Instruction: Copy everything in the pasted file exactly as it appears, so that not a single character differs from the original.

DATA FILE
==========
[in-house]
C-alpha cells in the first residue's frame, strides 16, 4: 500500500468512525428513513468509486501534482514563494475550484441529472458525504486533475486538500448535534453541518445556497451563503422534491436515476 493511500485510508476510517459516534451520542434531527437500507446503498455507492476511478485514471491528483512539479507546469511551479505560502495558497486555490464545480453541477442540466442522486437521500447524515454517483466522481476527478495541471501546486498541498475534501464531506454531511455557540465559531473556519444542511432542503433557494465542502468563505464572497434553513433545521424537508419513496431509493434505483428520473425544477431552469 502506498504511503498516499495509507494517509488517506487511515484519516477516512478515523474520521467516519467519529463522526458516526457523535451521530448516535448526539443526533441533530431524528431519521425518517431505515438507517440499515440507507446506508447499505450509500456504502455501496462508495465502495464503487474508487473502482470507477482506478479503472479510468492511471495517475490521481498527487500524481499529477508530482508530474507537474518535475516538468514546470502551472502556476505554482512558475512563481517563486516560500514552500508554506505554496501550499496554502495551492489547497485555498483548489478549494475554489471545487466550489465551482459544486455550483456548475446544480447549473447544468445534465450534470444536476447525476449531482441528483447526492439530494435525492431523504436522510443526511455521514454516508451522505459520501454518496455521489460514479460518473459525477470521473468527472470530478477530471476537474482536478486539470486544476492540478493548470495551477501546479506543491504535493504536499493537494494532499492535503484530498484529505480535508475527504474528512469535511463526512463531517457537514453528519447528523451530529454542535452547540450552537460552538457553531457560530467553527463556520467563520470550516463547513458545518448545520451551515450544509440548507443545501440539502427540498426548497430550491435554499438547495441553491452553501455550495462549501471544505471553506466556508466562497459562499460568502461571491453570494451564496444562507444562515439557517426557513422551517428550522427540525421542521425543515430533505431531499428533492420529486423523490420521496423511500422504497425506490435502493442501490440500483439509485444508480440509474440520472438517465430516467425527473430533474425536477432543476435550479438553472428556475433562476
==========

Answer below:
[in-house]
C-alpha cells in the first residue's frame, strides 16, 4: 500500500468512525428513513468509486501534482514563494475550484441529472458525504486533475486538500448535534453541518445556497451563503422534491436515476 493511500485510508476510517459516534451520542434531527437500507446503498455507492476511478485514471491528483512539479507546469511551479505560502495558497486555490464545480453541477442540466442522486437521500447524515454517483466522481476527478495541471501546486498541498475534501464531506454531511455557540465559531473556519444542511432542503433557494465542502468563505464572497434553513433545521424537508419513496431509493434505483428520473425544477431552469 502506498504511503498516499495509507494517509488517506487511515484519516477516512478515523474520521467516519467519529463522526458516526457523535451521530448516535448526539443526533441533530431524528431519521425518517431505515438507517440499515440507507446506508447499505450509500456504502455501496462508495465502495464503487474508487473502482470507477482506478479503472479510468492511471495517475490521481498527487500524481499529477508530482508530474507537474518535475516538468514546470502551472502556476505554482512558475512563481517563486516560500514552500508554506505554496501550499496554502495551492489547497485555498483548489478549494475554489471545487466550489465551482459544486455550483456548475446544480447549473447544468445534465450534470444536476447525476449531482441528483447526492439530494435525492431523504436522510443526511455521514454516508451522505459520501454518496455521489460514479460518473459525477470521473468527472470530478477530471476537474482536478486539470486544476492540478493548470495551477501546479506543491504535493504536499493537494494532499492535503484530498484529505480535508475527504474528512469535511463526512463531517457537514453528519447528523451530529454542535452547540450552537460552538457553531457560530467553527463556520467563520470550516463547513458545518448545520451551515450544509440548507443545501440539502427540498426548497430550491435554499438547495441553491452553501455550495462549501471544505471553506466556508466562497459562499460568502461571491453570494451564496444562507444562515439557517426557513422551517428550522427540525421542521425543515430533505431531499428533492420529486423523490420521496423511500422504497425506490435502493442501490440500483439509485444508480440509474440520472438517465430516467425527473430533474425536477432543476435550479438553472428556475433562476